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Film: Soegija
Soegija is a 2012 Indonesian film directed by the noted director Garin Nugroho, who had done 1998’s Cannes entrée Daun di Atas Bantal. Set in Semarang, Central Java throughout the 1940s, the film aims to present the revolutionary-era exploits of Albertus Soegijapranata, the first native Indonesian bishop and a national hero.

Or so it seems at first. In practice, the film opts to instead focus on fictional(ised) personas representing the historical and very much human struggles that brought Indonesia from an oppressed past, with Mgr Soegija himself, instead of being portrayed as a big hero for many, instead guards and watches over the little heroes of everyday life that in the end defined the nation and his own ideals, making for perhaps one of the great Indonesian National Revolution films alongside the likes of Janur Kuning and Serangan Fajar, albeit in a very different way.


The film provides examples of:

  • Artistic License - Gun Safety: Many Republican militia, particularly one young farmer.
  • Bloodless Carnage: For most parts, Soegija is definitely none too bold on explicit violence.
  • The Comically Serious: The man himself, without failing once.
  • Cultured Warrior: The unnamed Japanese officer who speaks the Indonesian language, “asks” the church violinists to play Bengawan Solo at the local Japanese base daily and is implied to have gotten to where he is due to his fascination with Indonesia.
  • Decoy Protagonist: Subverted.
  • Funny Background Event: All the time.
  • Good Shepherd: Soegija. The movie’s entire point, in fact.
  • Heroic BSOD: Mariyem upon eventually finding her husband dead.
  • The Hero's Journey: A few, actually.
  • Hospital Hottie: The very clueless Hendrick sees Mariyem as one.
  • Man Child: Hendrick, an annoyingly apolitical Dutch reporter who follows around Mariyem throughout the film, oblivious toward her missing husband and only realising the full implications of the events around him toward the end.
  • Missing Mom: Ling Ling’s mother is driven off on a Japanese lorry with a number of anguished women early in the film, presumably to be a jugun ianfu. They are reunited later.
  • Not So Different: The Republican, Japanese and Dutch armies are all made up of weary, scarred youth and family men quite clueless about the whole affair and missing home badly.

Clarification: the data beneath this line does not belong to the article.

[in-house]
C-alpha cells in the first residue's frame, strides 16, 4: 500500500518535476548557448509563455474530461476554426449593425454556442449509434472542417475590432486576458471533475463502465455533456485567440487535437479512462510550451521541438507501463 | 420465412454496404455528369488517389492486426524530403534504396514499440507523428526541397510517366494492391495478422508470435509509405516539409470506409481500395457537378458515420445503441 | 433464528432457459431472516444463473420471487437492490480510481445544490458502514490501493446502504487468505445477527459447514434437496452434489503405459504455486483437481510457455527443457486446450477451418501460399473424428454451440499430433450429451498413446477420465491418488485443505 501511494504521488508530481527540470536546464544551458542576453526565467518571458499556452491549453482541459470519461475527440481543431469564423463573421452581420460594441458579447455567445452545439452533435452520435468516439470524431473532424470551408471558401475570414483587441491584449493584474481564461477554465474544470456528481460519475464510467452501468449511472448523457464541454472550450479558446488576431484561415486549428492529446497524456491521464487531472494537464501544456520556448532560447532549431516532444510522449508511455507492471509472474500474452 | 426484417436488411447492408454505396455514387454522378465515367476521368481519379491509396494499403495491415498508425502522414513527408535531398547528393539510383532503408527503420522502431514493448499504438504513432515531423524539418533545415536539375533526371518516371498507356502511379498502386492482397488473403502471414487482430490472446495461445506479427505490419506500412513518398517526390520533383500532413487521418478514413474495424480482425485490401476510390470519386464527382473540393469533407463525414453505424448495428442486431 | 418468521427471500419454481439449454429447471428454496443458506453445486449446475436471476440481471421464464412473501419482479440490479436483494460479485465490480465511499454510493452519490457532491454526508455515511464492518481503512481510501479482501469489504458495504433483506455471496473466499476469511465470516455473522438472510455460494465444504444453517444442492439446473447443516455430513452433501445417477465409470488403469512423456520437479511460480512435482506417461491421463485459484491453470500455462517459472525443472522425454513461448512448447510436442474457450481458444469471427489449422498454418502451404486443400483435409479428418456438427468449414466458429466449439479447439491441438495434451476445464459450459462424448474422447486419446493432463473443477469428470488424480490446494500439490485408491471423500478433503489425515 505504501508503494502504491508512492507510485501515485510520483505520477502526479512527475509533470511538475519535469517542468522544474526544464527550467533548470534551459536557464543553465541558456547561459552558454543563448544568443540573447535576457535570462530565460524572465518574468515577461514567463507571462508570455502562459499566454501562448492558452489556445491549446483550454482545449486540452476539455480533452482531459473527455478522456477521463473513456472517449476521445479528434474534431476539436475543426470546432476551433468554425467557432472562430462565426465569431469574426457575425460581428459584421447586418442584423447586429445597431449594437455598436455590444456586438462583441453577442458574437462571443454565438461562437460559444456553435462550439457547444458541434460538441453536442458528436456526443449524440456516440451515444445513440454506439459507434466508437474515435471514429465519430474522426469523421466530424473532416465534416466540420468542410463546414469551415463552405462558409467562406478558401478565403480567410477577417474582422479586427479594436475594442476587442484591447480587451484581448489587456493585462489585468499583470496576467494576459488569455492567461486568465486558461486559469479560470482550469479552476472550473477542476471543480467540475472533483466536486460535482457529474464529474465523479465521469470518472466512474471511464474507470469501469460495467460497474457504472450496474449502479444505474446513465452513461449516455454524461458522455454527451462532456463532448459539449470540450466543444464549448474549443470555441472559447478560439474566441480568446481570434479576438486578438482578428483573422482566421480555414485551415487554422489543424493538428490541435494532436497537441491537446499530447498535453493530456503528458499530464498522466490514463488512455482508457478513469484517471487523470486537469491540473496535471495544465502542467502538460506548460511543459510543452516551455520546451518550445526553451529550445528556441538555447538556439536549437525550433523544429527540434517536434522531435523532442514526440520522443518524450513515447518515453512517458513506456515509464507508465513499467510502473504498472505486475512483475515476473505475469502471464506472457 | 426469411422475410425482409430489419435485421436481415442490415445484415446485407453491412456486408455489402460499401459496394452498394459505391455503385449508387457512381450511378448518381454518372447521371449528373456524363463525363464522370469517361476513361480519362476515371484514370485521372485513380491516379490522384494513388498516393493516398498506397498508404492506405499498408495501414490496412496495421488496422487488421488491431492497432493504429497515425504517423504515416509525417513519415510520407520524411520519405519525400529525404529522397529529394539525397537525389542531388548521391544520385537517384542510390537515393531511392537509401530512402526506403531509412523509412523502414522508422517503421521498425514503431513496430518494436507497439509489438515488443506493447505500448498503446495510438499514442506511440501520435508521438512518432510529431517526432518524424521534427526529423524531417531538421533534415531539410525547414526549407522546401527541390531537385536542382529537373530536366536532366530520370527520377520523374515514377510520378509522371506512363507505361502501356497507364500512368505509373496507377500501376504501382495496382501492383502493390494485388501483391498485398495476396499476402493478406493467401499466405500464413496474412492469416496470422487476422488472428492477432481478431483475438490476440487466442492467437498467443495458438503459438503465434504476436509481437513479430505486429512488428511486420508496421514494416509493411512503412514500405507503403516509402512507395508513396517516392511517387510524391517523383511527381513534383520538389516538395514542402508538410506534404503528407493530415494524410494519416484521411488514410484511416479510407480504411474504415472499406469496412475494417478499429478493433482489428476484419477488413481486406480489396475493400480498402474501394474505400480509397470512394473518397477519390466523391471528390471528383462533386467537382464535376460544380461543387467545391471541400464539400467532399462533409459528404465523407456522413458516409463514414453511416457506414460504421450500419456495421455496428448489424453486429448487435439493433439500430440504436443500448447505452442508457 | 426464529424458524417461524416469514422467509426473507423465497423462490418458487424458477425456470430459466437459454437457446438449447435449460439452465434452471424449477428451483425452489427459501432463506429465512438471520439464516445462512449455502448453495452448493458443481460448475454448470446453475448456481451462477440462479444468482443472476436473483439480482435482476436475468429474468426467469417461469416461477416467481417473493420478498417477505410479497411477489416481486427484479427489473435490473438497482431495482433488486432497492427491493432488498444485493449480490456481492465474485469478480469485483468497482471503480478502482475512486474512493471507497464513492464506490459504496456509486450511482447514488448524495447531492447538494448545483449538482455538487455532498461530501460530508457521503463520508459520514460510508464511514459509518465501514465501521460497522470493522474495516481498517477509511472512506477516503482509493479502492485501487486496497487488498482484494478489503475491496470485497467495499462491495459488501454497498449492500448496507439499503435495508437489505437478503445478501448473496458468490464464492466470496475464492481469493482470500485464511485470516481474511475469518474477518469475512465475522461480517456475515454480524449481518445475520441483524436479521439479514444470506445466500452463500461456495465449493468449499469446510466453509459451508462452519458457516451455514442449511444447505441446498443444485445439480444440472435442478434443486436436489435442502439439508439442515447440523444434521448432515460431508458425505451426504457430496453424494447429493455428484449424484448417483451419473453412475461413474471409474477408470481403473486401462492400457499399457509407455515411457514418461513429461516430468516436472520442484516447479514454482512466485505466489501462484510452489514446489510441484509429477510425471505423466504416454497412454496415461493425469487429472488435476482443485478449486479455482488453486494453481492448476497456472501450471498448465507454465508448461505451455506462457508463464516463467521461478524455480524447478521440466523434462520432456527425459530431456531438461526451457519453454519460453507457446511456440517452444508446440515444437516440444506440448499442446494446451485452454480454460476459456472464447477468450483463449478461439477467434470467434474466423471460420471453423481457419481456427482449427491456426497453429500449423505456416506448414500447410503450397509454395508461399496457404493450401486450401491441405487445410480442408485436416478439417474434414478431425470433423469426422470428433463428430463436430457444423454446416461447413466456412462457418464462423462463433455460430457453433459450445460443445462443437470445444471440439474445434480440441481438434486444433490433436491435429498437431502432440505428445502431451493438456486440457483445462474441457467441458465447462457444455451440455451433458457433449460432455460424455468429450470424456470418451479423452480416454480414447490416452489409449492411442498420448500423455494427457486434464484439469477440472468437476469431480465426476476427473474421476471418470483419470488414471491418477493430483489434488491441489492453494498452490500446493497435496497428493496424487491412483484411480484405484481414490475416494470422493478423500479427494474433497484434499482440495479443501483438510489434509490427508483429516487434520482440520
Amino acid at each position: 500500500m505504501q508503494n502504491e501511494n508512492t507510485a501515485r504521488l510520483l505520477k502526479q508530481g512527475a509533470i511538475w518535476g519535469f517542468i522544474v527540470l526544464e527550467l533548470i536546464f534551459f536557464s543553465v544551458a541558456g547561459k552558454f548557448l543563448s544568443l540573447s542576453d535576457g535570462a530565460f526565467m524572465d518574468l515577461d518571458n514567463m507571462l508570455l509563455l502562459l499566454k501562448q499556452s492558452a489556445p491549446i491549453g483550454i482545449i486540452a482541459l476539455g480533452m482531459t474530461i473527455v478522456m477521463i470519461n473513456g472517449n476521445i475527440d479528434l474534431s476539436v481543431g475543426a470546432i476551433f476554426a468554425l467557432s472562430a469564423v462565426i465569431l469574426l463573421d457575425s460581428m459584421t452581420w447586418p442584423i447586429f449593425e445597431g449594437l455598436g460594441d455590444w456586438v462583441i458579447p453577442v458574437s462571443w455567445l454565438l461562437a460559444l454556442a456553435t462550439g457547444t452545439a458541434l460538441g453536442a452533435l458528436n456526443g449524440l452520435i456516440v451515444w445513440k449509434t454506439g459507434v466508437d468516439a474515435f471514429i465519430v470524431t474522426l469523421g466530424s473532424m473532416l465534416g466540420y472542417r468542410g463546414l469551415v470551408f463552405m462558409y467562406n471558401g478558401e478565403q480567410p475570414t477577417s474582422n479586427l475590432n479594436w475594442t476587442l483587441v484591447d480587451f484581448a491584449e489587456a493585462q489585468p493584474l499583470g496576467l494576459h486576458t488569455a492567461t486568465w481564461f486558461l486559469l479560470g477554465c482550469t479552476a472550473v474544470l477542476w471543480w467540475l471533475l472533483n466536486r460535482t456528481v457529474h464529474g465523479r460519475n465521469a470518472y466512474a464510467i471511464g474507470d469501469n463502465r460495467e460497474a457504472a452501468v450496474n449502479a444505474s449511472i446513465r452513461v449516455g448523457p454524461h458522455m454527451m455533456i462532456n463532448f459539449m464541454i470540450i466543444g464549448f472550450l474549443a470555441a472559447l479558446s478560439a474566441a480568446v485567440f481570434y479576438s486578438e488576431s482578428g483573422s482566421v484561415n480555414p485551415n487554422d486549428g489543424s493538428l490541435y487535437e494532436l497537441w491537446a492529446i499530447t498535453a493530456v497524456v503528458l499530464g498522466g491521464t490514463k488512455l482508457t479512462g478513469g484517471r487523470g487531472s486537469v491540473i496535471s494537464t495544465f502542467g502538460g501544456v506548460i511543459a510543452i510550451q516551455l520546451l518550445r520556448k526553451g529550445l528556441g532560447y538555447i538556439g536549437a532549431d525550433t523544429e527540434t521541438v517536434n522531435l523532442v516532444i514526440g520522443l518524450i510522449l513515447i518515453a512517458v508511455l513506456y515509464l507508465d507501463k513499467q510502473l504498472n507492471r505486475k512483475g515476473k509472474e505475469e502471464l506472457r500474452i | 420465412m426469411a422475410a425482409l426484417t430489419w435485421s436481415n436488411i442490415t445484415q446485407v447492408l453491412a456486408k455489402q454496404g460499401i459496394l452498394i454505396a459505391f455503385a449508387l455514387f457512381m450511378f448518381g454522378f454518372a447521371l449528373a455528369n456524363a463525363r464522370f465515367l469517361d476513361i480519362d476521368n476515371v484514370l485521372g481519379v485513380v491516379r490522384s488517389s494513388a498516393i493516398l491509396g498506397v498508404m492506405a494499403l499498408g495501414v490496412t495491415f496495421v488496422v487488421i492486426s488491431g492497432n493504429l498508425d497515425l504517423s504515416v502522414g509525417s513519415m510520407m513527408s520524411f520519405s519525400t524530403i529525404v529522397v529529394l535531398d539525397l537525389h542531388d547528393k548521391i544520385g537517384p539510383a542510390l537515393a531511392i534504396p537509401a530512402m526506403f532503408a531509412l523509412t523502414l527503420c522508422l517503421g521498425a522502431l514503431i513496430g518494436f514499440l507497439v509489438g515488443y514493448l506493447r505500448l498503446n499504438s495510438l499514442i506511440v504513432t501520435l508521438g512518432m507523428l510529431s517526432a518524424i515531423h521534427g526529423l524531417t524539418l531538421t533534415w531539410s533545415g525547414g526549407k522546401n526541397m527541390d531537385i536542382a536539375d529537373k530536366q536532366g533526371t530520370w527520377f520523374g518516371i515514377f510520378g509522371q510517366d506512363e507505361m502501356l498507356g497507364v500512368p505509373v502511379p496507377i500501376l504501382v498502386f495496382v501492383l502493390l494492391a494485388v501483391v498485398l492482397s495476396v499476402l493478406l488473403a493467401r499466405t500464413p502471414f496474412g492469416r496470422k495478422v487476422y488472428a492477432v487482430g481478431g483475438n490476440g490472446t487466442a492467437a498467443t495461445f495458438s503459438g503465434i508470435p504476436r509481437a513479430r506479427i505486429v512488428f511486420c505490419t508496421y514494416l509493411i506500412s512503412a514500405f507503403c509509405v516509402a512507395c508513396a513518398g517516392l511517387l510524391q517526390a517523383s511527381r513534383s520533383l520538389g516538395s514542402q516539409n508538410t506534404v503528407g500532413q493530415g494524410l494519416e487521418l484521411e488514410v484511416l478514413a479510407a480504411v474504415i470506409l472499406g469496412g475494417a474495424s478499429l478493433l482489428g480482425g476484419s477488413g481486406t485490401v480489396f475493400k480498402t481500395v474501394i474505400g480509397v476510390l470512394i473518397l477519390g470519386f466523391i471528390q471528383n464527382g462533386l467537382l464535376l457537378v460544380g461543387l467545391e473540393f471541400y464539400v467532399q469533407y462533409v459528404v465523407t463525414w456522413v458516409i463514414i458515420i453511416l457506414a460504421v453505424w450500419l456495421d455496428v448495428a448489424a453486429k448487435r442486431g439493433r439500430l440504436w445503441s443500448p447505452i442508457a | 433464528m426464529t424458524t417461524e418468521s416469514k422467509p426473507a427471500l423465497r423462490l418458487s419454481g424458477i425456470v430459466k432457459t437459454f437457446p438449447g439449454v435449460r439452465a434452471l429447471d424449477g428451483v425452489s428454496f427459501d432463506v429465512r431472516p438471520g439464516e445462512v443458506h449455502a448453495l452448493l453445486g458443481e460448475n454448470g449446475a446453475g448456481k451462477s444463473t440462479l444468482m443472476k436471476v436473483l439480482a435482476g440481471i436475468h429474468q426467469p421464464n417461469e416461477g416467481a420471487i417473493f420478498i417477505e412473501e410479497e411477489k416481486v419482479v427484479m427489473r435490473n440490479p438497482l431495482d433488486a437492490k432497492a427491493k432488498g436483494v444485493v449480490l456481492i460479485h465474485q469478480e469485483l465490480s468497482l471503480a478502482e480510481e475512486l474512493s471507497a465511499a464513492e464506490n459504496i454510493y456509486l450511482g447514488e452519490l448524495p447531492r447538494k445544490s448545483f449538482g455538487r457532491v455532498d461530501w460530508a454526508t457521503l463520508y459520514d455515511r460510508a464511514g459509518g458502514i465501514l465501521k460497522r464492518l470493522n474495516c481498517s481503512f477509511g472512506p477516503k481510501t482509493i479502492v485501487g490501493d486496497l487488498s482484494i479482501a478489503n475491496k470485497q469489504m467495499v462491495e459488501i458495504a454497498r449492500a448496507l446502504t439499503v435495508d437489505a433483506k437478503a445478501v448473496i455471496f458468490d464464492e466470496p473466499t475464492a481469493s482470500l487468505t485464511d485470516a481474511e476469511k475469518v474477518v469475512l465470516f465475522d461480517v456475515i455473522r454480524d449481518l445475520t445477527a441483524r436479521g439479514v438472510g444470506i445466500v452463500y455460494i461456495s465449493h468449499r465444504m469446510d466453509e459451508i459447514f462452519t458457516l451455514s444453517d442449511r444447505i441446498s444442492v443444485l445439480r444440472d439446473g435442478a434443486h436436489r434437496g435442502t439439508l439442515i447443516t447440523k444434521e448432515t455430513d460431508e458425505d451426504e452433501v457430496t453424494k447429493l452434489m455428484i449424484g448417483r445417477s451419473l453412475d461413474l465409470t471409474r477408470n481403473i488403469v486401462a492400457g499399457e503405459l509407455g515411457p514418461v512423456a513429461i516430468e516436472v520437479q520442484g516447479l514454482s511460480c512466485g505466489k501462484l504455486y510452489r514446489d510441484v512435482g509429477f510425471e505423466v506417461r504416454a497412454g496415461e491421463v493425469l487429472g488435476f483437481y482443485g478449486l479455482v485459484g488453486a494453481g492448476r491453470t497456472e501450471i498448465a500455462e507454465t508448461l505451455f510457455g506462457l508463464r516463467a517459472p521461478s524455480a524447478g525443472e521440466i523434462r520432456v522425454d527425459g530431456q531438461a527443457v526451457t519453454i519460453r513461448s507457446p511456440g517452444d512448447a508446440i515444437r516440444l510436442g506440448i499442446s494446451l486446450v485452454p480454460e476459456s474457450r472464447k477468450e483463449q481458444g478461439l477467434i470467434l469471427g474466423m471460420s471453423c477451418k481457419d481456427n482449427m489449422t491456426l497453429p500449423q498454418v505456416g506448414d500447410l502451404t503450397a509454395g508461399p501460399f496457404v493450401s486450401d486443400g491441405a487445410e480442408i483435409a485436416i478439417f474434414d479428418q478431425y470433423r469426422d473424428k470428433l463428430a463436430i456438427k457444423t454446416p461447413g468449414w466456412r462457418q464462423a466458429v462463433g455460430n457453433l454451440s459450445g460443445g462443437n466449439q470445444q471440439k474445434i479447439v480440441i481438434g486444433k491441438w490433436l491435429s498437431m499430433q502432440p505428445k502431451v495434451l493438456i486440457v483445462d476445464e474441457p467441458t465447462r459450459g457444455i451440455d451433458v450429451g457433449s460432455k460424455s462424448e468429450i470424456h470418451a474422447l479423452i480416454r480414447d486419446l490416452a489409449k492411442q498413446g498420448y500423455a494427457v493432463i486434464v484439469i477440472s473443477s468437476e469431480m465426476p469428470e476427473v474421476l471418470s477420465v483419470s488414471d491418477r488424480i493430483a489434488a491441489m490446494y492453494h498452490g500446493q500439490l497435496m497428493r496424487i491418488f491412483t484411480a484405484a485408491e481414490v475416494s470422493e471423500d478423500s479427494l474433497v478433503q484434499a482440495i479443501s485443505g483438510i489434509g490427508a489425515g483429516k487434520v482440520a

• Obligatory War Crime Scene: The Japanese and the Dutch… have their moments. Even the Republicans shoot up a Japanese camp unprovoked while trying to get to their armoury and are otherwise less than squeaky-clean.
  • Retirony: The Japanese officer is shot while trying to rein a post-war standoff with the Republicans, and Robert is killed on his last night on the front, while reading a letter from home for more irony.
  • Rousseau Was Right: While all sides do heinous things, they still are made up of very human faces – and in the end, love and peace always win. Notably, the story lacks an actual antagonist.
    ”In this hospital, we are all the patients.”
  • Sliding Scale of Idealism Versus Cynicism: War is utter hell. Doesn’t mean we can’t have fun and be decent human beings in the meantime, though.
  • Sociopathic Soldier: Robert.
  • Villainous BSOD: Arguably Robert after finding a baby behind a villager he shoots, though he does try to cover up afterwards.
  • War Is Hell: And no one is safe.
  • What Do You Mean, It's Not Symbolic?: Generally averted, what with the main characters being Catholics in a Muslim-majority country. When religious themes do appear, they mostly relate to family and motherhood, as shown in Ling Ling being reunited with her mother while helping set up Christmas decorations and Mariyem standing up to the Dutch soldiers intending to search the hospital for rebels.

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